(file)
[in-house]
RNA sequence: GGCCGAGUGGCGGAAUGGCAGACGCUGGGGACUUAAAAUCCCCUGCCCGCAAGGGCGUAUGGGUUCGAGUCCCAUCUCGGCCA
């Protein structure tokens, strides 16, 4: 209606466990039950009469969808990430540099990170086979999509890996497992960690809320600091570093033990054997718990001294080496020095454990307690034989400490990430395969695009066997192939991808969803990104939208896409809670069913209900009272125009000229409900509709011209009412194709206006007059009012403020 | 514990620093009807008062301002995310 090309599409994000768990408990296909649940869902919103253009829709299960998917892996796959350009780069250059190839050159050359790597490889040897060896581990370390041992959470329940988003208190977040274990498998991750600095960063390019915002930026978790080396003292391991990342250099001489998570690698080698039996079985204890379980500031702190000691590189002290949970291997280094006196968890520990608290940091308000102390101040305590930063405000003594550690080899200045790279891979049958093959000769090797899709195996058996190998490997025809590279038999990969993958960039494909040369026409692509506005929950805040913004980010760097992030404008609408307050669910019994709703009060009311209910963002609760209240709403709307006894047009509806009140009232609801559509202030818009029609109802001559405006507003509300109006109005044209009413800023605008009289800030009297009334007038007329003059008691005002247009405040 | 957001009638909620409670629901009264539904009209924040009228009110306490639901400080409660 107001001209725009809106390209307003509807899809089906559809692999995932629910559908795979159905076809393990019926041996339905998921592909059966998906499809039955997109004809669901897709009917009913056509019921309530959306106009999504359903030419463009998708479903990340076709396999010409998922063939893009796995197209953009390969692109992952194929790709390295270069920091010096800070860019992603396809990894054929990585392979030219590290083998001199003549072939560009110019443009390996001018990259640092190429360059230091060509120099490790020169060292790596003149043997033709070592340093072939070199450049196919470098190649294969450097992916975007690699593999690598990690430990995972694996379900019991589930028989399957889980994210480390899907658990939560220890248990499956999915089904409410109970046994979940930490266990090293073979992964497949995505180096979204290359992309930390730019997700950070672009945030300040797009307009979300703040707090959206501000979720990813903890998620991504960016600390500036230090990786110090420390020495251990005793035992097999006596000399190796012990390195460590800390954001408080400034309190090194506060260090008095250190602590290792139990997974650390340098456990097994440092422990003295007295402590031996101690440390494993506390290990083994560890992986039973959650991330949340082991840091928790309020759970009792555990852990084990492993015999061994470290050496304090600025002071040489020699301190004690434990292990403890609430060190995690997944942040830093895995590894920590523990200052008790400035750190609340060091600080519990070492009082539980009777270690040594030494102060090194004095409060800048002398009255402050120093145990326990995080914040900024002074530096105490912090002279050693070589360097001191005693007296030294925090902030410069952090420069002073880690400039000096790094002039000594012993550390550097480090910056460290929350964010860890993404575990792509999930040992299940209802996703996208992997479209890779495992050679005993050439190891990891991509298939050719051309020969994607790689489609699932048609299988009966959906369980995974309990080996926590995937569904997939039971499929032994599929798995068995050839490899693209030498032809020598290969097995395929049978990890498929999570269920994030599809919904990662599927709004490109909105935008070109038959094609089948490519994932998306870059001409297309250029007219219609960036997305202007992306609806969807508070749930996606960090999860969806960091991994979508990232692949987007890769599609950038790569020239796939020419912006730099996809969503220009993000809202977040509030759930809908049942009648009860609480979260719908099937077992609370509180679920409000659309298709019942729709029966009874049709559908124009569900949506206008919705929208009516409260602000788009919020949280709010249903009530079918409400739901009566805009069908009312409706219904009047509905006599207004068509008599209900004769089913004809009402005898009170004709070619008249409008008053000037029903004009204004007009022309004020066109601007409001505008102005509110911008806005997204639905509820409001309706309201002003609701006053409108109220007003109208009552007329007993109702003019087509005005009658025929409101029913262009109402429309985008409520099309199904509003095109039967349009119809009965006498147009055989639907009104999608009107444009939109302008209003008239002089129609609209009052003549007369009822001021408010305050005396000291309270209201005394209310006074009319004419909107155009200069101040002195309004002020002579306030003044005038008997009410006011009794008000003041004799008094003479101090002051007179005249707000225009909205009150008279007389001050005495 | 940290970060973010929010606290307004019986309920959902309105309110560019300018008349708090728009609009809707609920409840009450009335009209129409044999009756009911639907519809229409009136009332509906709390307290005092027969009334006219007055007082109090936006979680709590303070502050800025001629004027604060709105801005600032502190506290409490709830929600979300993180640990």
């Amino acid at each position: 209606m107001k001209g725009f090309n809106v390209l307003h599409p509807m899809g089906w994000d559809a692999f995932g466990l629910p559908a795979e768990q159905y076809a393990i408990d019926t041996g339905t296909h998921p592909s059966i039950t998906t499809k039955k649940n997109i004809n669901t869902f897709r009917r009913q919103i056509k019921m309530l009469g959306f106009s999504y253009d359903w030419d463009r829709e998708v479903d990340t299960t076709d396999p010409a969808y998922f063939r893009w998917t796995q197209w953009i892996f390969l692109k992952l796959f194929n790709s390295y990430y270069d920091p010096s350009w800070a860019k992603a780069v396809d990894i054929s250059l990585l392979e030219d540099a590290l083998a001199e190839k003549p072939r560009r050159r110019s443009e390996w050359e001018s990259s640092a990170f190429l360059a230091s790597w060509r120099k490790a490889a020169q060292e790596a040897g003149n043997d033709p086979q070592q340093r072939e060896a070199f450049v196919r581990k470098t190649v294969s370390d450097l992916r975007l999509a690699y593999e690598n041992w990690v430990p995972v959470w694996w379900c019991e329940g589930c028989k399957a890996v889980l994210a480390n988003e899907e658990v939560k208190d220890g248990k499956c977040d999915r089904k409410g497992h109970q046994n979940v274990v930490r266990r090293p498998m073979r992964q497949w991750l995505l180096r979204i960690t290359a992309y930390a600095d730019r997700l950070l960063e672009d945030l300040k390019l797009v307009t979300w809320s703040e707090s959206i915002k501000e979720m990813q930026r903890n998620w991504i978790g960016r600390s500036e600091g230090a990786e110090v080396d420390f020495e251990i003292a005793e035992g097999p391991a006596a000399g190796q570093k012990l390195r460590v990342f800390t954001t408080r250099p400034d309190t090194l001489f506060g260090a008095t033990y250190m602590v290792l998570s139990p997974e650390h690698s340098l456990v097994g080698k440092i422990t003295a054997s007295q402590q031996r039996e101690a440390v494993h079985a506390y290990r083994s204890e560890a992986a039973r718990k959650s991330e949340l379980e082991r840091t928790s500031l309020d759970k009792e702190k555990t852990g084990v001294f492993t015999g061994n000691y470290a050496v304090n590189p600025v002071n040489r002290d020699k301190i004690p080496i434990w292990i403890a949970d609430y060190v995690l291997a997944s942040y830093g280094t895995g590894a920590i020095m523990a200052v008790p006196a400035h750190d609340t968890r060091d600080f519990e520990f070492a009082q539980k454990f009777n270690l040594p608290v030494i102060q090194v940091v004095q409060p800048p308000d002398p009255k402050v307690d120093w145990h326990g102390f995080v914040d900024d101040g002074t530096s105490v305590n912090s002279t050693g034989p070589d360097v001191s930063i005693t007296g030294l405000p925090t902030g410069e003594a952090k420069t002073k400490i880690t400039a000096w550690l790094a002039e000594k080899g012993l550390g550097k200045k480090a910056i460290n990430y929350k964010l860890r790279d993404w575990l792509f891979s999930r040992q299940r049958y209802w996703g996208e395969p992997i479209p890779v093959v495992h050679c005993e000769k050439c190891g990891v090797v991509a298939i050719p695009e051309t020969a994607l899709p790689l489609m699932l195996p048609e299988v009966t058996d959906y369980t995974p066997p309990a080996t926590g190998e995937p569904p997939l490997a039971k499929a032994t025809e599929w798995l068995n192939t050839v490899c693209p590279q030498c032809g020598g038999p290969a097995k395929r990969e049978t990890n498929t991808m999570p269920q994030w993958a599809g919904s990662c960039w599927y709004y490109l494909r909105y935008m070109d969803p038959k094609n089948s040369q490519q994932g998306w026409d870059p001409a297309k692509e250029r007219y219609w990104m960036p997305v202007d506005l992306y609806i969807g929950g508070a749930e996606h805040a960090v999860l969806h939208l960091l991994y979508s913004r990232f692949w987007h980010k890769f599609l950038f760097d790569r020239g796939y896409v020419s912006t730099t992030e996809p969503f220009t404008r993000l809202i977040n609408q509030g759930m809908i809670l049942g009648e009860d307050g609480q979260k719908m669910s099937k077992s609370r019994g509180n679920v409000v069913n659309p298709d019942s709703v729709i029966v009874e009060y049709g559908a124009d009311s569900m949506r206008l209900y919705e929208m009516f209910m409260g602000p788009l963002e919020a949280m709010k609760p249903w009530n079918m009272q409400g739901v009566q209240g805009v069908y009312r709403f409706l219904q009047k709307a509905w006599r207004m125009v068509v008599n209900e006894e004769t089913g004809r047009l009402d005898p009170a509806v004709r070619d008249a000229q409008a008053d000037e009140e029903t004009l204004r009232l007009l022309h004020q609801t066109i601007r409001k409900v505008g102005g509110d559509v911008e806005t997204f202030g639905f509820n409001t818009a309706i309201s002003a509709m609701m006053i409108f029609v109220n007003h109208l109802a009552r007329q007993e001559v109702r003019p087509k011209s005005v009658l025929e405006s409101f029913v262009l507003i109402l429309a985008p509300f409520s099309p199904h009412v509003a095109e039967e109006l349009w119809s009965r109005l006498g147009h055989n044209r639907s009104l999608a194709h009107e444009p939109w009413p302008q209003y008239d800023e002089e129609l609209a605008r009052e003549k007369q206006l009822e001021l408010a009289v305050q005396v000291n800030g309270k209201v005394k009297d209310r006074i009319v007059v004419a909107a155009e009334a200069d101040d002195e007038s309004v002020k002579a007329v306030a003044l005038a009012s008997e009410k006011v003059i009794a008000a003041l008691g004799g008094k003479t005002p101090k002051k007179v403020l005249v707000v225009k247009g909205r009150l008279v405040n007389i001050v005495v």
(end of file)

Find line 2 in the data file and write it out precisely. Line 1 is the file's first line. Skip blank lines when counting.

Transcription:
RNA sequence: GGCCGAGUGGCGGAAUGGCAGACGCUGGGGACUUAAAAUCCCCUGCCCGCAAGGGCGUAUGGGUUCGAGUCCCAUCUCGGCCA